Update: "Equitable sharing" back in force
This next is an Update and I am really angry about this one.
In January, I spoke about what I called the "mostly" Good News that the feds had largely ended a program called "equitable sharing." This was a corrupt outgrowth of the corrupt practice of "civil asset forfeiture," itself a corrupt outgrowth of the corrupt and miserable failure that is "the war on drugs."
Civil asset forfeiture allows cops to seize assets based on nothing more than a claimed belief - not evidence, I remind you, but "belief" - that the assets in question were involved in, or purchased with the proceeds of, illegal drug activity. They can do this even if they have no basis for any charges against the person possessing the asset.
Under this program, cops have seized money, computers, TVs, jewelry, cars, even homes and businesses without ever presenting - or even having to present - a single shred of evidence that the owners had done anything illegal.
Once an asset is seized, it becomes the responsibility of the person whose property was taken to prove that the asset was not obtained through the drug trade; that is, they have to prove a negative and they have the burden of proof in doing it. And remember, this is a civil matter, not a criminal one, so you have no right to an attorney and have to bear any legal costs to try to regain your property out of your own pocket, costs which can easily run to thousands of dollars and exceed the value of the asset. So very often people just give up and don't even try to get their stuff back.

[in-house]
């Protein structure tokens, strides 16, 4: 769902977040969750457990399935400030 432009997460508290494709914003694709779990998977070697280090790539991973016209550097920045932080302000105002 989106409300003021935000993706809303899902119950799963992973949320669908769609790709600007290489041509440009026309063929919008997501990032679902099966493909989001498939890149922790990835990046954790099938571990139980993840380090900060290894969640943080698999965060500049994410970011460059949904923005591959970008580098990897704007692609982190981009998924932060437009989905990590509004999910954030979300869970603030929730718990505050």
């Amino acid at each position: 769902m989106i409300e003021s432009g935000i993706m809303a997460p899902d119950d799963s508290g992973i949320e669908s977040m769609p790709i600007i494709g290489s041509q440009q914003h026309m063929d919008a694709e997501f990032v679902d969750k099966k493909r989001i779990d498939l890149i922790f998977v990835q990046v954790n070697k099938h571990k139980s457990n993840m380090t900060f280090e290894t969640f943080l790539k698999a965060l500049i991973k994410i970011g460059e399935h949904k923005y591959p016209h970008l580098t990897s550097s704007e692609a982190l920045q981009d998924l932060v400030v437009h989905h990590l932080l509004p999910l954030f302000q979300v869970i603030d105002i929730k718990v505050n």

Well, under "equitable sharing," local cops could choose to pursue civil forfeiture cases under federal law, rather than state law, in any case where federal agencies are involved, even tangentially. Here's the point: Under many state laws, the cops get to keep some portion of the assets seized - but under federal law, they get to keep a whopping 80%.
So "equitable sharing" acted as an incentive for cops to make an end run around their own state's laws and seize anything and everything they could to fatten their departmental budgets.
Which is why it was mostly good news that equitable sharing was being mostly shut down.
But the bastards couldn't leave it alone. On April 4, the Department of Justice reinstated the program, citing - get this - an "improved budget situation."
Civil asset forfeiture has gotten so far out of hand that in 2014, the last year with final figures, cops stole more stuff than burglars did.
And equitable sharing, the evil spawn of civil asset forfeiture, only makes this worse. It is disgusting and both it and the entire regime of civil asset forfeiture should die a quick death.
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